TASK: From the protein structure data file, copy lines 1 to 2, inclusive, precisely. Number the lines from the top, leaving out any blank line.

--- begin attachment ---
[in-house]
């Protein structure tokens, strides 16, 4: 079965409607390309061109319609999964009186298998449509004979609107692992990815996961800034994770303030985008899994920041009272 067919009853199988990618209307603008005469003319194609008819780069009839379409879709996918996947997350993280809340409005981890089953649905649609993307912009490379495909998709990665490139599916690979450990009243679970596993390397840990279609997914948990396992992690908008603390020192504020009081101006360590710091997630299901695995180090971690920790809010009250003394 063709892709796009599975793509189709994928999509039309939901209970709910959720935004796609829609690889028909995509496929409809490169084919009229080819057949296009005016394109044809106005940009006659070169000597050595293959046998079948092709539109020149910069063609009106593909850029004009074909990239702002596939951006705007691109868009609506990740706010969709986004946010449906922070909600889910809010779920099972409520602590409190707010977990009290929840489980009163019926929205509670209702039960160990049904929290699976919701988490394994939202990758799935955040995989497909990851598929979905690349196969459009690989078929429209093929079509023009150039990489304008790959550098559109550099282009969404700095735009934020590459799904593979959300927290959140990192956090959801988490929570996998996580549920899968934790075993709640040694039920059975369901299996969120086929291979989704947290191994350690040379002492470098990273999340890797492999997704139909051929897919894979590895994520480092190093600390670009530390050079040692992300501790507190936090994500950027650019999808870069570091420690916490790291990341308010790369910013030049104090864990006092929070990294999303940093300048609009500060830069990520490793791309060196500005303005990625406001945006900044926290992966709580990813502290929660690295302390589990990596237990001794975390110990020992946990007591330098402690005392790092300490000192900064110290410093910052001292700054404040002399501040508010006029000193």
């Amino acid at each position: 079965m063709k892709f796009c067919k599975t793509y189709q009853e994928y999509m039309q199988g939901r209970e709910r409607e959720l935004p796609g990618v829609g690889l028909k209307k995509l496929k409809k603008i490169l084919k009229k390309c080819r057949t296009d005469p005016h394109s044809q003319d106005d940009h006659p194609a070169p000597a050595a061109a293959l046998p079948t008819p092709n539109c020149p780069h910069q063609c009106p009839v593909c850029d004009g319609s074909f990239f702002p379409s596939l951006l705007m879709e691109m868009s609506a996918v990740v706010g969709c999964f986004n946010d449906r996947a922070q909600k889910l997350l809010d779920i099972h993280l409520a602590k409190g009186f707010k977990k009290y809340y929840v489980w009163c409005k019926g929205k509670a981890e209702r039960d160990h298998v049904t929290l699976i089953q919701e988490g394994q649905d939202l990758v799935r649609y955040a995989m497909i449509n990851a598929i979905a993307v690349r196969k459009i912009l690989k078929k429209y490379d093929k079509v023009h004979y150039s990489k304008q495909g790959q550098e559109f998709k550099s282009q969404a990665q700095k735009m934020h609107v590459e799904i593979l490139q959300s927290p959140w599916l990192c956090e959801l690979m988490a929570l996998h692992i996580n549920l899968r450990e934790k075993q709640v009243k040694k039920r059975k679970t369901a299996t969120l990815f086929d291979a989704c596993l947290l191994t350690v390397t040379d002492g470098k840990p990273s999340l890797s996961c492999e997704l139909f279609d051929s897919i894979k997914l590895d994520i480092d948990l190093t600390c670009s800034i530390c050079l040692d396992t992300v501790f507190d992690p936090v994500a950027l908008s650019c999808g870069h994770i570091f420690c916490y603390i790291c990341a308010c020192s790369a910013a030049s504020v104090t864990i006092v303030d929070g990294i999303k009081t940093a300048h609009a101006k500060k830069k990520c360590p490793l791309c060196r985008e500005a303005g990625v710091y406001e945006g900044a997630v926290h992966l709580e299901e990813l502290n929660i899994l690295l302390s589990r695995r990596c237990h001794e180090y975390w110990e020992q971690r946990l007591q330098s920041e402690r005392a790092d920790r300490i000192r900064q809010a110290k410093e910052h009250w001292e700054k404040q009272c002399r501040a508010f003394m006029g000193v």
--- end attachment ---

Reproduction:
[in-house]
């Protein structure tokens, strides 16, 4: 079965409607390309061109319609999964009186298998449509004979609107692992990815996961800034994770303030985008899994920041009272 067919009853199988990618209307603008005469003319194609008819780069009839379409879709996918996947997350993280809340409005981890089953649905649609993307912009490379495909998709990665490139599916690979450990009243679970596993390397840990279609997914948990396992992690908008603390020192504020009081101006360590710091997630299901695995180090971690920790809010009250003394 063709892709796009599975793509189709994928999509039309939901209970709910959720935004796609829609690889028909995509496929409809490169084919009229080819057949296009005016394109044809106005940009006659070169000597050595293959046998079948092709539109020149910069063609009106593909850029004009074909990239702002596939951006705007691109868009609506990740706010969709986004946010449906922070909600889910809010779920099972409520602590409190707010977990009290929840489980009163019926929205509670209702039960160990049904929290699976919701988490394994939202990758799935955040995989497909990851598929979905690349196969459009690989078929429209093929079509023009150039990489304008790959550098559109550099282009969404700095735009934020590459799904593979959300927290959140990192956090959801988490929570996998996580549920899968934790075993709640040694039920059975369901299996969120086929291979989704947290191994350690040379002492470098990273999340890797492999997704139909051929897919894979590895994520480092190093600390670009530390050079040692992300501790507190936090994500950027650019999808870069570091420690916490790291990341308010790369910013030049104090864990006092929070990294999303940093300048609009500060830069990520490793791309060196500005303005990625406001945006900044926290992966709580990813502290929660690295302390589990990596237990001794975390110990020992946990007591330098402690005392790092300490000192900064110290410093910052001292700054404040002399501040508010006029000193």